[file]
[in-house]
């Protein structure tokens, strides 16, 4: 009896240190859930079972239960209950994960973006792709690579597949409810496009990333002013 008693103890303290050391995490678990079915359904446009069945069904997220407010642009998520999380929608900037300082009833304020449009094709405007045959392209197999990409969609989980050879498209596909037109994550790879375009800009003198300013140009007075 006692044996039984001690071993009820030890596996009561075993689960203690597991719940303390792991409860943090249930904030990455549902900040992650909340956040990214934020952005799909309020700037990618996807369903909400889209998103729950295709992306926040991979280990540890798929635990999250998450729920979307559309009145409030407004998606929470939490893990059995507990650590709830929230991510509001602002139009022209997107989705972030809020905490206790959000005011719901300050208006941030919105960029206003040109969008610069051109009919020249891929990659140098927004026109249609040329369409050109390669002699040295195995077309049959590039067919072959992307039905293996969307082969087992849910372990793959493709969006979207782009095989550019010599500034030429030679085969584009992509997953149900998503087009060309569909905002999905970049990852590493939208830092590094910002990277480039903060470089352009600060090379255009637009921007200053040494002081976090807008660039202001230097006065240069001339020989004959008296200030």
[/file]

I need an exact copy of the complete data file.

[in-house]
């Protein structure tokens, strides 16, 4: 009896240190859930079972239960209950994960973006792709690579597949409810496009990333002013 008693103890303290050391995490678990079915359904446009069945069904997220407010642009998520999380929608900037300082009833304020449009094709405007045959392209197999990409969609989980050879498209596909037109994550790879375009800009003198300013140009007075 006692044996039984001690071993009820030890596996009561075993689960203690597991719940303390792991409860943090249930904030990455549902900040992650909340956040990214934020952005799909309020700037990618996807369903909400889209998103729950295709992306926040991979280990540890798929635990999250998450729920979307559309009145409030407004998606929470939490893990059995507990650590709830929230991510509001602002139009022209997107989705972030809020905490206790959000005011719901300050208006941030919105960029206003040109969008610069051109009919020249891929990659140098927004026109249609040329369409050109390669002699040295195995077309049959590039067919072959992307039905293996969307082969087992849910372990793959493709969006979207782009095989550019010599500034030429030679085969584009992509997953149900998503087009060309569909905002999905970049990852590493939208830092590094910002990277480039903060470089352009600060090379255009637009921007200053040494002081976090807008660039202001230097006065240069001339020989004959008296200030």